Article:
We find a second opinion that is perhaps as near the truth as the first: Gandhi was a shrewd politician and it would be wrong to see him as only a person of high moral stature.
For those who believe that he was a shrewd politician, Gandhi remains basically a political strategist, a mass leader.
In the preface to his 2006 book on Gandhi, Rajmohan Gandhi, a grandson of Mahatma Gandhi, expressed the same sentiment: In India we think we know him [Gandhi]. He looks at us from currency notes, postage stamps and billboards. Yet the obvious and predictable Gandhi may be very misleading, and the beliefs of the real man may have been quite different from what we think (Rajmohan Gandhi 2006: x). I agree with Rajmohan Gandhi’s argument, but unlike him I cannot make a claim that this essay has been “started as an exercise to delineate the ‘true’ Gandhi” (Rajmohan Gandhi 2006: ix).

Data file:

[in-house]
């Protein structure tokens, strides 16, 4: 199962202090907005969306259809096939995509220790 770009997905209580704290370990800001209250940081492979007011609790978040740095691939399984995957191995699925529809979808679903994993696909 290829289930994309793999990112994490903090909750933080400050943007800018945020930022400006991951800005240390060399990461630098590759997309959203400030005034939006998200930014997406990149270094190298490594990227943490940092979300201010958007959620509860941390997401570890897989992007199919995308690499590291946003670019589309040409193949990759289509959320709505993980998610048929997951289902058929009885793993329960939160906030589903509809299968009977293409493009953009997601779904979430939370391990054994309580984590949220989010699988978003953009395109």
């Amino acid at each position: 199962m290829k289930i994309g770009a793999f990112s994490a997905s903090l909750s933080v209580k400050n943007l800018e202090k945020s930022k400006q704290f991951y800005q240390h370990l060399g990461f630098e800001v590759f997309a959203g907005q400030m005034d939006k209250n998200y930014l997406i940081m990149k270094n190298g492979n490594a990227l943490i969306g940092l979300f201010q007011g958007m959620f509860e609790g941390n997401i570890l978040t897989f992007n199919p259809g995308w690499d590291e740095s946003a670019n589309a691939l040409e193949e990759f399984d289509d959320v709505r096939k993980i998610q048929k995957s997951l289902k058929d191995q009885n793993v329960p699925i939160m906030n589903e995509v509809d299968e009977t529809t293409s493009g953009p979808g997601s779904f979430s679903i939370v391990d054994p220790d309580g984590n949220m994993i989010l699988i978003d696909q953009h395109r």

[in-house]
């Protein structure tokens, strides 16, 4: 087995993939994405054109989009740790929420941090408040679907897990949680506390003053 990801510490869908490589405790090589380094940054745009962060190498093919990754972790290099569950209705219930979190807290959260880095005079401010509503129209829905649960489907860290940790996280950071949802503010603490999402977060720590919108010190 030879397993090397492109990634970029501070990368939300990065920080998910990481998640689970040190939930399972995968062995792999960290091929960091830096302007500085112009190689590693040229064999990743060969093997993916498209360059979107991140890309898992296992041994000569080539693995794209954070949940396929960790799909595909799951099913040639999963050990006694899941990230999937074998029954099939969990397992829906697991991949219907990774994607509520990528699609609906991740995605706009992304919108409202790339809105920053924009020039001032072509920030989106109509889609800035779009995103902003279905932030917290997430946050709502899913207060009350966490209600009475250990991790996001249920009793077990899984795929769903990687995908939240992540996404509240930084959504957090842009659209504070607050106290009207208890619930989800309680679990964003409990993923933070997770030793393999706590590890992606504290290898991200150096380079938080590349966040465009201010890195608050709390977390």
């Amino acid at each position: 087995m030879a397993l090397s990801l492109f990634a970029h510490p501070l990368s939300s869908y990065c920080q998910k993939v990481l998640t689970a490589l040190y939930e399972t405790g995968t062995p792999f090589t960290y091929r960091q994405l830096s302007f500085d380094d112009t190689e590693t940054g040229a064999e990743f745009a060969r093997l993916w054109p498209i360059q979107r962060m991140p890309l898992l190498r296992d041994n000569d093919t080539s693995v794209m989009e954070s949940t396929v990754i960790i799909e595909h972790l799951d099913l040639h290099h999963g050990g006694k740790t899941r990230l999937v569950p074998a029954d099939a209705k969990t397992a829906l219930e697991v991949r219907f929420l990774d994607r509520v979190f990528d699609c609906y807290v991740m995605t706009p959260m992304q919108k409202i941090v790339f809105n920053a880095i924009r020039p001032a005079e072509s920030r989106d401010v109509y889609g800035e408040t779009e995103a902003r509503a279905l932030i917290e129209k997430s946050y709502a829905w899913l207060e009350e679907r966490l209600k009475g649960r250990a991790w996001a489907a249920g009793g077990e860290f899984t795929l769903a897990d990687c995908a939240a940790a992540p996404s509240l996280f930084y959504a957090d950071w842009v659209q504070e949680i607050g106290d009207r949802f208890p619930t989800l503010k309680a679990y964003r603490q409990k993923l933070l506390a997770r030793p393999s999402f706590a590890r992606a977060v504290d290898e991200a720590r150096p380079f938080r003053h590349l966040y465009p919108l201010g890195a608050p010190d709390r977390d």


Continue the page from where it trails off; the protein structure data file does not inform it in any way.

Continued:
We feel we can sketch the spectacles, the bald head, the loincloth, the pocket-watch. The attempt here is rather straightforward and simple.
Because Gandhi had lived a very well-defined and unambiguous life of double standards.
Let me first explain what I mean by double standards.
One may therefore feel that there is nothing left to be said about his life and philosophy.
However, one must also admit that rather than bringing clarity to his life and philosophy, these enormous works have created much confusion and ambiguity.
I argue that scholars have created a false dichotomy between “Gandhi the Mahatma” and “Gandhi the Politician” because usually these two are considered as different as chalk and cheese.
For him it was not enough to strategise against an opponent, it was also important that the action be carried out on the highest moral ground.